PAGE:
Baking Up Holiday Cheer with NDMU Faculty
NDMU faculty share their favorite holiday recipes.
To spread some cheer this holiday season, Notre Dame of Maryland University reached out to some of our faculty members to find out about their favorite holiday recipes. While we might not be physically connected, as an NDMU community and family, we’re happy to share some of our faculty’s family baking traditions.
Professor Beyer, a faculty member at NDMU since 2009 and teaches a variety of courses in finance and business, shared with us his very special holiday recipe. Pecan Pie. He says that this is his top holiday dessert because “it has two significant differences from the typical pecan pie: 1) the filling is loaded with chopped pecans, instead of being a jelled mess, and 2) it is sweetened with maple syrup (real maple syrup), not corn syrup.”
1 cup brown sugar
¾ cup maple syrup
½ teaspoon salt
¼ cup melted butter
1 teaspoon vanilla extract
2 cups pecans, chopped
9-inch unbaked piecrust
1/3 cup pecan halves (for decoration)
- Preheat oven to 400. Line 9 inch pie pan with crust.
- Beat eggs well in a large bowl. Add brown sugar, maple syrup, salt, melted butter, and vanilla to the eggs and mix thoroughly.
- Sprinkle chopped pecans in pastry. Pour egg mixture over pecans. Arrange pecan halves on top of filling for decoration.
- Bake for 10 minutes. Reduce heat to 325 and bake for 25-30 minutes longer, or until set.
- Remove from oven and let cool to room temperature.
Dr. Spratt is currently the Director of the Morrissey Honors Program and a part of the School of Education. Her favorite holiday recipe is Coffee Cake. This recipe is hard to beat because her mom used to make it every year for Christmas morning. “I still make it for Christmas morning and my kids and husband love it too,” she shared.
1 cup butter
2 cups sugar
2 teaspoons vanilla
3 cups flour
2 1/2 teaspoons baking powder
2 teaspoons baking soda
1 pint sour cream
Mix together in small bowl and set aside:
2/3 cups sugar
1 tablespoon cinnamon
1 cup chopped nuts
- Grease and flour a 9” x 13” pan. (Do not use anything smaller.)
- Cream the butter and sugar together until fluffy.
- Add eggs one at a time, then vanilla. Beat well after each addition.
- Sift flour, baking powder and soda together. Add to creamed mixture alternately with sour cream.
- Place half of the batter in the prepared pan, sprinkle with half of the topping mix, repeat with the rest of the batter and topping.
- Bake at 350’ for 45 to 50 minutes.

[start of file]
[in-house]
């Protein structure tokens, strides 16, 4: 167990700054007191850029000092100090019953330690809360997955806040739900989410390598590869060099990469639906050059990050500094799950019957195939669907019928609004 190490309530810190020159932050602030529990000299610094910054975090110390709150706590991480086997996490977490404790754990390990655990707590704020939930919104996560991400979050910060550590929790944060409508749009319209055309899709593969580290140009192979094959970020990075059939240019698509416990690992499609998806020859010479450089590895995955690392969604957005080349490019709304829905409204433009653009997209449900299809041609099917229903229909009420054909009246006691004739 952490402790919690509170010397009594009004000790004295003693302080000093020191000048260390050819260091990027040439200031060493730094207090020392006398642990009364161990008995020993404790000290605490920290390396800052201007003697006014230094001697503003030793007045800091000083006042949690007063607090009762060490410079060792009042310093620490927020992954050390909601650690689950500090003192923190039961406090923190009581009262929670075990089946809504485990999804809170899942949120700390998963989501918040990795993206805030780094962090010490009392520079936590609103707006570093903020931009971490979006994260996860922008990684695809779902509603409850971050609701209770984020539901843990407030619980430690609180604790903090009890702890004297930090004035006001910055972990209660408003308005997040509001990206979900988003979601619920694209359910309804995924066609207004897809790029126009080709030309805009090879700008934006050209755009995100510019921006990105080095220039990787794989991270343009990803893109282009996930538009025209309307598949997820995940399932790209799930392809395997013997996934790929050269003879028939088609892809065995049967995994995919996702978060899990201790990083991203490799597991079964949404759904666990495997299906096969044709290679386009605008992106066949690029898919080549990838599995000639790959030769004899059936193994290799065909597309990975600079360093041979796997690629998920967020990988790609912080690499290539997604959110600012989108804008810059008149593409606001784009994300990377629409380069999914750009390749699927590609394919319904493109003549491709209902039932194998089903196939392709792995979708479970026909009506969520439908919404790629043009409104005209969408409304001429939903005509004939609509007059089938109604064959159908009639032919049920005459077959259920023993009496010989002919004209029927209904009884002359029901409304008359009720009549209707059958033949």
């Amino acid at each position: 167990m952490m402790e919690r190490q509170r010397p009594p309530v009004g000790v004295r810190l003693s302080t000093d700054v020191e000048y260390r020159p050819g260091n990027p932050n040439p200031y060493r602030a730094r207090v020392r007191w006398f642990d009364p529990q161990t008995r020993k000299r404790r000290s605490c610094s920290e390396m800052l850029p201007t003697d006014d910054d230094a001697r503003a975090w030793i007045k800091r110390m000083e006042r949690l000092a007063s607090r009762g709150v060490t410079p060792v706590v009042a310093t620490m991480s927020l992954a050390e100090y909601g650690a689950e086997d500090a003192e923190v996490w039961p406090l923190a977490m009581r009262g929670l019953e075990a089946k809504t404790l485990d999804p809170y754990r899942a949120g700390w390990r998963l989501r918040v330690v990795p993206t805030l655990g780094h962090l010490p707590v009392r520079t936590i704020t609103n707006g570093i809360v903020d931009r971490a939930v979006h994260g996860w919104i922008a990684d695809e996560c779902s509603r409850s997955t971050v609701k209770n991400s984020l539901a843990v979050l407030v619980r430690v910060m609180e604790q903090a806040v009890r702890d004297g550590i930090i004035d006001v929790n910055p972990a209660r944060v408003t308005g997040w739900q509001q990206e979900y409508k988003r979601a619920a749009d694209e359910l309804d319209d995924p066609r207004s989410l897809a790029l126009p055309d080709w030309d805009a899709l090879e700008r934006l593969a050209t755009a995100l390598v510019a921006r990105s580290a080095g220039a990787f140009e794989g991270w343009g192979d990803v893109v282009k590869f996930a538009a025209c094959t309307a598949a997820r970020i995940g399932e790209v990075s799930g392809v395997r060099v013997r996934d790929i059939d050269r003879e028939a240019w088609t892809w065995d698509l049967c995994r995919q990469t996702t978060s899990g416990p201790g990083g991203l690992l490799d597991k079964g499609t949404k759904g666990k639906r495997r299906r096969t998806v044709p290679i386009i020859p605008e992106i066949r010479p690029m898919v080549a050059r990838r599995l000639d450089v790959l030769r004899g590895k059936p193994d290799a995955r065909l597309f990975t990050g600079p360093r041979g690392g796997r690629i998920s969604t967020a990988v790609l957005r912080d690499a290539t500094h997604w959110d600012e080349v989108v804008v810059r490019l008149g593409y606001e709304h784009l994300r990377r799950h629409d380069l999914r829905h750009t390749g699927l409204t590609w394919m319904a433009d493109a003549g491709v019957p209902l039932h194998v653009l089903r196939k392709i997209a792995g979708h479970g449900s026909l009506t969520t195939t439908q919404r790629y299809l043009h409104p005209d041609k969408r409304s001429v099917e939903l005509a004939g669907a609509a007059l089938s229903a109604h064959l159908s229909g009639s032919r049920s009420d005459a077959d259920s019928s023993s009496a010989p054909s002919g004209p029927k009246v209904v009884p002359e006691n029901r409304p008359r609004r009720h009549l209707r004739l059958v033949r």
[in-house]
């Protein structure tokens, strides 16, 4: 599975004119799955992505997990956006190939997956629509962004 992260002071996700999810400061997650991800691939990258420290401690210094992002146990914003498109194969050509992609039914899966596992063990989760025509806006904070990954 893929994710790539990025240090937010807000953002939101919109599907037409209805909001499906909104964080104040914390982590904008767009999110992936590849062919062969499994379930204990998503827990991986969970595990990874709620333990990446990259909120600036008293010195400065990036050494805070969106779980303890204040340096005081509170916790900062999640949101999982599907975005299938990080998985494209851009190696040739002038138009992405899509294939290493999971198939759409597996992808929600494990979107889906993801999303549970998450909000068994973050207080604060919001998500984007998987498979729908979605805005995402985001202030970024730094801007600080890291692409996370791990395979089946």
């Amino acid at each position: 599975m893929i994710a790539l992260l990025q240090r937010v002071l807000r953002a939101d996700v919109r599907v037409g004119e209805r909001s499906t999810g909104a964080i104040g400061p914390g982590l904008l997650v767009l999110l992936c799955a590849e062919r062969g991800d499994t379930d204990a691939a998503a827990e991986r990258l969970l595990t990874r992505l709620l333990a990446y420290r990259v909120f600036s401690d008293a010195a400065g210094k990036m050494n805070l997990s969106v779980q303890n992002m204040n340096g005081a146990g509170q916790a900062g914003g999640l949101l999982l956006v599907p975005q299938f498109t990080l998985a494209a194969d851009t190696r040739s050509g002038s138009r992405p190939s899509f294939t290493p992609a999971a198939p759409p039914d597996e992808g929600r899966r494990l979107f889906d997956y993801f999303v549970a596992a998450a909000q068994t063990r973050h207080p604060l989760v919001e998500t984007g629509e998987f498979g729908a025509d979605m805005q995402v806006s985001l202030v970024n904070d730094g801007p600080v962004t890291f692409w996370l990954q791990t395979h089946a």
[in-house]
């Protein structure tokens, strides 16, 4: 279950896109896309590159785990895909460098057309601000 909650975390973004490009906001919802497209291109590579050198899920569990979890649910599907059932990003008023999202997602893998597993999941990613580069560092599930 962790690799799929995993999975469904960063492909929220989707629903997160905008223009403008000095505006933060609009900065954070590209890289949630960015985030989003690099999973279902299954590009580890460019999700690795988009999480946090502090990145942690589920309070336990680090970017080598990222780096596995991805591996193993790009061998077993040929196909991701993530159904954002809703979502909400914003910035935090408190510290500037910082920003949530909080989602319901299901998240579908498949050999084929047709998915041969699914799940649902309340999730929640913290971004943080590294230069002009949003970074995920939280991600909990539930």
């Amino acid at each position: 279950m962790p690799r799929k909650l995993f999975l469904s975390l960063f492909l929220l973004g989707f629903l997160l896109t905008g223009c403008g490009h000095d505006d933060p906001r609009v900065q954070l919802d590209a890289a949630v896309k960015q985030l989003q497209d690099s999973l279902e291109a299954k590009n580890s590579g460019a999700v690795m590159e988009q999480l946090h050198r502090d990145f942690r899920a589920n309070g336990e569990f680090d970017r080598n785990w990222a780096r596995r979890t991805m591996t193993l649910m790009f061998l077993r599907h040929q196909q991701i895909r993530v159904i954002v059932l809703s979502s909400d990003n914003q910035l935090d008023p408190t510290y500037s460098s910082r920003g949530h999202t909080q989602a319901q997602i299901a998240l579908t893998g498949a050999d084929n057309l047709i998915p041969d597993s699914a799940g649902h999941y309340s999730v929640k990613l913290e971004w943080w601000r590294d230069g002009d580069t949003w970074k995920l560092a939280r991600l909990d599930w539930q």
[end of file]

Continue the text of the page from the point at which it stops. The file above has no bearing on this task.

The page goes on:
Professor McShae is an adjunct professor at NDMU who teaches courses for the Communications Department. During the holidays, she loves to bake dozens of Gingerbread Cookies with her family. She says, “they bring back memories of making cookies when my kids were little, and usually a few of these were left out with a glass of milk for Santa on Christmas Eve.”
1/2 cup shortening
2 1/2 cups all-purpose flour
1/2 cup sugar
1/2 cup molasses
1 tablespoon vinegar
1 teaspoon baking powder
1 teaspoon ground ginger
1/2 teaspoon baking soda
1/2 teaspoon ground cinnamon
1/2 teaspoon ground cloves
Preheat oven to 375 degrees.
- In a mixing bowl, beat shortening with an electric mixer for 30 seconds.
- Add half the flour and all the rest of the ingredients; beat until thoroughly combined.
- Add the rest of the flour. Continue beating.
- Cover and chill for 3 hours.
- Divide the dough in half.
- On a lightly floured surface, roll half of the dough at a time, to 1/8 inch thick. (if you are baking 4 to 6-inch gingerbread people cookies, roll the dough to be a bit thicker - 1/4 inch)
- Use cookie cutters to cut into desired shapes.
- Place cutouts an inch apart on a cookie sheet covered in parchment.
- Bake in a 375-degree oven for 5-6 minutes (until edges are lightly browned - thicker cookies may take up to 8 minutes).
- Cool for 1 minute; transfer cookies to a wire rack to cool completely.
If desired, decorate cookies with white frosting, sprinkles, candies, etc.
Makes 36-48 cookies OR 12 to 18 gingerbread people.
Dr. Davis teaches English at NDMU and whose research interests include Victorian Literature. The best recipe to make during the holidays is his father’s Chocolate Fudge. Sr. Davis says, “I remember him standing at the stove, stirring and stirring for what seemed like hours. When I was a young teenager I took over making the fudge, and I have made it occasionally ever since.”
4 cups sugar
1 ⅓ cups milk or half-and-half
¼ cup corn syrup
¼ teaspoon salt
4 oz unsweetened baking chocolate or 2/3 cup unsweetened baking cocoa
¼ cup butter or margarine
2 teaspoons vanilla
1 cup coarsely chopped nuts, if desired
- Grease bottom and sides of 8-inch square pan with butter.
- In 3-quart saucepan, cook sugar, milk, corn syrup, salt and chocolate over medium heat, stirring constantly, until chocolate is melted and sugar is dissolved. Cook, stirring occasionally, to 234°F on candy thermometer or until small amount of mixture dropped into cup of very cold water forms a soft ball that flattens when removed from water; remove from heat. Stir in butter.
- Cool mixture without stirring to 120°F, about 1 hour. (Bottom of saucepan will be lukewarm.) Add vanilla. Beat vigorously and continuously 5 to 10 minutes, using wooden spoon, until mixture is thick and no longer glossy. (Mixture will hold its shape when dropped from a spoon.)
- Quickly stir in nuts. Spread in pan. Let stand about 1 hour or until firm. Cut into 1-inch squares.
Sharing traditions is the best way to stay connected and it is important to stay connected more than ever this year. So, which recipe will you make first? What is your favorite holiday baking tradition?